"People always tell me how well organised Dutch clubs are and how beautiful Dutch venues are. I always answer, that everything is relative and other nations have different positives to offer.'
Talking of hockey's status as a sport that is moving ahead in providing gender equality, Fleuren is characteristically straightforward with her view. She said: "Hockey offers men and women the same opportunities. The women just have to grab them. Don't have any doubts if they can do it, just start!
"The HeforShe (United Nations) campaign is very important for me. Men and women must learn how to work best together, because together we are stronger."
Two FIH Executive Board members appointed to IOC commissions
The International Olympic Committee (IOC) yesterday announced the composition of its commissions for 2017. For the third consecutive year, FIH Executive Board members Marijke Fleuren and Tayyab Ikram will give hockey a voice in two commissions which provide assistance to the IOC.
Fleuren, also European Hockey Federation President, has been nominated to the Women in Sport Commission. This appointment reflects FIH's passion about advancing gender equality on and off the field, an area in which hockey has been making great strides for many years. Read more here.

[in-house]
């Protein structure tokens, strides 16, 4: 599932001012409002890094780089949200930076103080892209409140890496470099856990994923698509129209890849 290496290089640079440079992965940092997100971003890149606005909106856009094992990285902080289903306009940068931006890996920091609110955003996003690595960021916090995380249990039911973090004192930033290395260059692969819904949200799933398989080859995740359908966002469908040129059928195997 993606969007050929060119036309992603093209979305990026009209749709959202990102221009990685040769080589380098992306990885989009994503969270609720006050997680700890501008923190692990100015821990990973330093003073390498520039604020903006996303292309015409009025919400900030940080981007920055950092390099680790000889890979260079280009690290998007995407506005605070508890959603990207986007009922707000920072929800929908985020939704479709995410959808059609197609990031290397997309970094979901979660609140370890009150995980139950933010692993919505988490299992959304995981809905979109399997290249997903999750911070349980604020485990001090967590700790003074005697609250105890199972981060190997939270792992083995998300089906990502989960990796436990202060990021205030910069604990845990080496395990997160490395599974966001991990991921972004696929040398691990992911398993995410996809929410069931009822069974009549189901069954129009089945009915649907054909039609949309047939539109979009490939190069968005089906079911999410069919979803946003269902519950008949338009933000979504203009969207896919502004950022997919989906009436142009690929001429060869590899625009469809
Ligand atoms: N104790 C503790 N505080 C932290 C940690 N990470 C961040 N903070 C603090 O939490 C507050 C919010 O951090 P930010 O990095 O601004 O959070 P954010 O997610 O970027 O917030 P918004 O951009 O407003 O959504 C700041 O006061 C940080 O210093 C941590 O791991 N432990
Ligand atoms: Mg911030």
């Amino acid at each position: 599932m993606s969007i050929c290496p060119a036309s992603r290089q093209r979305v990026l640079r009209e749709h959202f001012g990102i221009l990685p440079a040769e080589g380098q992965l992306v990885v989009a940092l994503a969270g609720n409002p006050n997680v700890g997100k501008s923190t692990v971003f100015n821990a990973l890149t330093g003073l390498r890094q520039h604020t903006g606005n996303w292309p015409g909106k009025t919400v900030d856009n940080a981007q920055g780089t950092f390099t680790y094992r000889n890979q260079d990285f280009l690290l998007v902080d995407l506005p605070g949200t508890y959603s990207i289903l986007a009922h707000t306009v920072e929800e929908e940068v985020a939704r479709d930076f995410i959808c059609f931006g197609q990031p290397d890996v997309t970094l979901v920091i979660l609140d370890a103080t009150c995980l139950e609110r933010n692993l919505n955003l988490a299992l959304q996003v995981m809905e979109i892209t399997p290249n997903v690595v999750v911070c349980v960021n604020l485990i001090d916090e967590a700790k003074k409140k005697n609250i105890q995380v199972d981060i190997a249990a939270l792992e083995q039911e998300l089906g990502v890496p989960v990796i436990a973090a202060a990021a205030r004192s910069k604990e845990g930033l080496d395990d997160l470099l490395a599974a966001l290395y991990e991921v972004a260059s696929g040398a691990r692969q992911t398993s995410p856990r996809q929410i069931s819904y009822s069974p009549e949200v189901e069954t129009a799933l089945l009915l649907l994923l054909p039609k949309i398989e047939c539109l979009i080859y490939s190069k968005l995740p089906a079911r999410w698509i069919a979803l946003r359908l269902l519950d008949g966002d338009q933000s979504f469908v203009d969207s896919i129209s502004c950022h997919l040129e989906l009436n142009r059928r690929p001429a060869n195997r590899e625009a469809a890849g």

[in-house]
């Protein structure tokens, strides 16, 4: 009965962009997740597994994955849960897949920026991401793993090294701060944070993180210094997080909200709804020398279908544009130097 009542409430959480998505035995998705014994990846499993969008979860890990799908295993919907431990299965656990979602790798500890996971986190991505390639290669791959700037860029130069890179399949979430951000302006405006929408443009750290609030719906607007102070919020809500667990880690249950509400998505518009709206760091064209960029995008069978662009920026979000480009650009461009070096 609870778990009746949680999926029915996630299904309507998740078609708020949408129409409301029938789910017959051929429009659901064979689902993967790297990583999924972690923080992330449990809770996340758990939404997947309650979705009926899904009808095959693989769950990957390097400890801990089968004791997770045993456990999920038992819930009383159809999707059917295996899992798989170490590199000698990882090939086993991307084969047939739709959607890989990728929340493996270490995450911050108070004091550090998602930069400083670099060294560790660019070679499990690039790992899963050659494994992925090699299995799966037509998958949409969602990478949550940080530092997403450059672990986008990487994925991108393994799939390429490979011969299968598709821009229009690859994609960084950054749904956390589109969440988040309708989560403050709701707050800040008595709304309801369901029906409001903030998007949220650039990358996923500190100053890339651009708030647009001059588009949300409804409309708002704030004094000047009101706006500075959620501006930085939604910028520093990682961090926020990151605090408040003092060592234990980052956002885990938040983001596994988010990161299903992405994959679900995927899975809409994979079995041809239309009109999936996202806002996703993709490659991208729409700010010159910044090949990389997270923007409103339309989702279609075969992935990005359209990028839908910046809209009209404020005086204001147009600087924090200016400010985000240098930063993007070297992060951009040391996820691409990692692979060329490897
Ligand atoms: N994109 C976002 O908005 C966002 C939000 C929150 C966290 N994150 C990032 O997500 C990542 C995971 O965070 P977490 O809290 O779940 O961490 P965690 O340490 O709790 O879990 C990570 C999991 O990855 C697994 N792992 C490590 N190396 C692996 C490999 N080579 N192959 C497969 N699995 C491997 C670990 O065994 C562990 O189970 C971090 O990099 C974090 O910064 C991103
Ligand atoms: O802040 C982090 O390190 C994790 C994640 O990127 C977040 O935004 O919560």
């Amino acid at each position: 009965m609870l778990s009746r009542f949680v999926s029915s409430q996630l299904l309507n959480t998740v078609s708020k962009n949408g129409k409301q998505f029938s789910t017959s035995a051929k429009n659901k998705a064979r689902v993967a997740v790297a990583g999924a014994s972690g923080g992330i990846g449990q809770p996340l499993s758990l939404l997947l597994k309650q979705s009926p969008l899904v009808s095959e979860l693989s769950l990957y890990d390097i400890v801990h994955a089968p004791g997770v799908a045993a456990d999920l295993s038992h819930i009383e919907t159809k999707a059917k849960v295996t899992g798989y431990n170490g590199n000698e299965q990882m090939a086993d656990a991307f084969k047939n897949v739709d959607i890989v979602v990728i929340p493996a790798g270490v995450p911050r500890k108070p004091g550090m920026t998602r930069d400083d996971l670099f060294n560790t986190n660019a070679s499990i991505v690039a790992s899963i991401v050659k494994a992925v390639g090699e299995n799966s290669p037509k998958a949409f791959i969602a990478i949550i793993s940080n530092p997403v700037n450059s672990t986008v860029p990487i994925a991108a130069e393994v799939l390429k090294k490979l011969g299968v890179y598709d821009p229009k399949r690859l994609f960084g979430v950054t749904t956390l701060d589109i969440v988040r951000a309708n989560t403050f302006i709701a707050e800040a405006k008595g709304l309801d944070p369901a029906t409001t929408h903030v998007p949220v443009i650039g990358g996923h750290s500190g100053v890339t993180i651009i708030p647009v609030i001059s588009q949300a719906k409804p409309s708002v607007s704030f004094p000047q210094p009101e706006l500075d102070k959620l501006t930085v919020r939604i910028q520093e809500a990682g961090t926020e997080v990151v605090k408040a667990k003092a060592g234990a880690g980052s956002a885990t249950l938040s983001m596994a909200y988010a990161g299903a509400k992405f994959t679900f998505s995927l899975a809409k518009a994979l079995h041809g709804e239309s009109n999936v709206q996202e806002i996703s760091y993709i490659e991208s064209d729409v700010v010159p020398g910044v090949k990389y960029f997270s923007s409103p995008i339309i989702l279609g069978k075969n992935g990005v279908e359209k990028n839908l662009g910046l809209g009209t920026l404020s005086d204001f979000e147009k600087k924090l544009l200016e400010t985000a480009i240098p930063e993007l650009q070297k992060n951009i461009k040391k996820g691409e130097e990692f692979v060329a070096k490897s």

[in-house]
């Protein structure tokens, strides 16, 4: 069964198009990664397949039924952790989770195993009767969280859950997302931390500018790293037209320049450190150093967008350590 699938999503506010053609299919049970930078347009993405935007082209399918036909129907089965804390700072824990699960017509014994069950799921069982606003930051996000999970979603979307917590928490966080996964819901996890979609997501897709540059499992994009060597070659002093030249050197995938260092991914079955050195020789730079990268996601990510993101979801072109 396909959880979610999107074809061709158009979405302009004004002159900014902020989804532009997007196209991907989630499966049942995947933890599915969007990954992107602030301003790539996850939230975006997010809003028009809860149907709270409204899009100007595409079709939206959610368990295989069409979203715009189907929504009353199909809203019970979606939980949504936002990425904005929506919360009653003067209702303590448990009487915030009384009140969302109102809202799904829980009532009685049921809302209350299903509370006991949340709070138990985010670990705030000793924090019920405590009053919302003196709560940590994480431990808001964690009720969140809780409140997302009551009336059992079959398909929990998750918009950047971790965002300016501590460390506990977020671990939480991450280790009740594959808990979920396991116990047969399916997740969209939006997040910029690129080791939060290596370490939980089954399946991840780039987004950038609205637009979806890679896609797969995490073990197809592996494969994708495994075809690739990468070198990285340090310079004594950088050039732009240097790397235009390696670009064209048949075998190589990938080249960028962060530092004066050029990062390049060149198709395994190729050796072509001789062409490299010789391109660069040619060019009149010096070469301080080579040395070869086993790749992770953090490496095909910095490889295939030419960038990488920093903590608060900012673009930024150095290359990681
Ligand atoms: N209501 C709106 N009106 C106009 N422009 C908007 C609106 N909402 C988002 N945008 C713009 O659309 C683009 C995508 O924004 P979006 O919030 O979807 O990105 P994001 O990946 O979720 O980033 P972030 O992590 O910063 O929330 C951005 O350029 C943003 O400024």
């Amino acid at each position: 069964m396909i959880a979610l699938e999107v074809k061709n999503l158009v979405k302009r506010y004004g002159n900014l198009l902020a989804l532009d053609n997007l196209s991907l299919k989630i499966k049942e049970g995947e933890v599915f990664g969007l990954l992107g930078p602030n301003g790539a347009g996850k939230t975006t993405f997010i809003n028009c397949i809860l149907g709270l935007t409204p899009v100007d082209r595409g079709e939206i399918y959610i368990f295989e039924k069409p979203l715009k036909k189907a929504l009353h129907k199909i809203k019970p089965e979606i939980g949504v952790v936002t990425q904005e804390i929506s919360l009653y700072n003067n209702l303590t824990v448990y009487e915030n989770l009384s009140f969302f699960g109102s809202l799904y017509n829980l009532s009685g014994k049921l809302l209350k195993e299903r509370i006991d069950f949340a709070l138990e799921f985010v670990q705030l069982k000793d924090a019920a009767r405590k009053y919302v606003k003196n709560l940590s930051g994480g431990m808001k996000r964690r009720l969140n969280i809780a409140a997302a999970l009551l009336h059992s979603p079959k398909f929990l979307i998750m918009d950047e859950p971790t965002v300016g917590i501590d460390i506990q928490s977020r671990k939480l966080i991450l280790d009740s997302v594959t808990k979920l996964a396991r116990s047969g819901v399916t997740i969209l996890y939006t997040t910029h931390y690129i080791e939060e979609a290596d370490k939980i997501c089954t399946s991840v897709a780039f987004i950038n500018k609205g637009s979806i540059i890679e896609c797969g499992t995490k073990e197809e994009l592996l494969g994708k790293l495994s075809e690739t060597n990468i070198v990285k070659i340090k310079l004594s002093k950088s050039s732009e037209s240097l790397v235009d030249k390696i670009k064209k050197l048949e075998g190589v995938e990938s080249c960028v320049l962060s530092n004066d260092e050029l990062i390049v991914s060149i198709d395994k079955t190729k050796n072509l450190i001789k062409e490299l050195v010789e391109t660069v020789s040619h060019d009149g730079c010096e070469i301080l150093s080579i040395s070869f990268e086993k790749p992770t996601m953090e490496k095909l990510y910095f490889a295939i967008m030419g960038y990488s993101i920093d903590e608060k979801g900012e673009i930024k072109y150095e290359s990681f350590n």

Ikram, also CEO of the Asian Hockey Federation, has been appointed to the Sport and Active Society Commission. This is another area where hockey excels as a 'sport for all' - played from juniors to Masters, by families and people from all walks of life, a truly inclusive sport.
IOC President Thomas Bach has significantly increased the number of women appointed to a commission over the last few years, with 38 per cent of places now taken by women – a historic high. That is a 70 per cent increase since 2013.
The changes to the function and composition of the commissions also include increases in the number of members from America, Africa and Asia, thus guaranteeing a more global and diverse continental representation.
In addition, the new make-up of the IOC commissions is marked by the inclusion of young men and women who represent a new generation and will be the sports leaders of tomorrow.